More recently, municipal taxi companies and large hotel chains are fighting with ride-sharing companies such as Uber and apartment-sharing companies such as Airbnb. Both the old companies and the new upstarts have tried to bend laws to their will in an effort to outmaneuver each other.

Sometimes the actions of these companies harm the users of these systems and services. And the results can seem crazy. Why would the Brazilian telecoms want to provoke the ire of almost everyone in the country? They’re trying to protect their monopoly. If they win in not just shutting down WhatsApp, but Telegram and all the other text-message services, their customers will have no choice. This is how high-stakes these battles can be.

This isn’t just companies competing in the marketplace. These are battles between competing visions of how technology should apply to business, and traditional businesses and “disruptive” new businesses. The fundamental problem is that technology and law are in conflict, and what’s worked in the past is increasingly failing today.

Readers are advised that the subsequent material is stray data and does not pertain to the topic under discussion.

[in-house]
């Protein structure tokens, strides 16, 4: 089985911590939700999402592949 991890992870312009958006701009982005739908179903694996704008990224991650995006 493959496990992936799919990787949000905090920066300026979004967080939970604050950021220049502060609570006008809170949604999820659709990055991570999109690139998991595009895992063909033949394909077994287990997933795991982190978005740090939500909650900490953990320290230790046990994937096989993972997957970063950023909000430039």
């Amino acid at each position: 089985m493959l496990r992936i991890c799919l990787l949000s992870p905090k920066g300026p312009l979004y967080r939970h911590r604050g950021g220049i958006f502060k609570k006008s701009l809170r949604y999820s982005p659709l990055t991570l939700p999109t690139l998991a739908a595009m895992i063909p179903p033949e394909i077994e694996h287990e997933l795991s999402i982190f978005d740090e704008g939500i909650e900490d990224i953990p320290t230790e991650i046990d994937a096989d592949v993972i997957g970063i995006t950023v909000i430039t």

First, the speeds of technology and law have reversed. Traditionally, new technologies were adopted slowly over decades. There was time for people to figure them out, and for their social repercussions to percolate through society. Legislatures and courts had time to figure out rules for these technologies and how they should integrate into the existing legal structures.

They don’t always get it right –­ the sad history of copyright law in the United States is an example of how they can get it badly wrong again and again­ — but at least they had a chance before the technologies become widely adopted.

That’s just not true anymore. A new technology can go from zero to a hundred million users in a year or less. That’s just too fast for the political or legal process. By the time they’re asked to make rules, these technologies are well-entrenched in society.

Second, the technologies have become more complicated and specialized. This means that the normal system of legislators passing laws, regulators making rules based on those laws and courts providing a second check on those rules fails. None of these people has the expertise necessary to understand these technologies, let alone the subtle and potentially pernicious ramifications of any rules they make.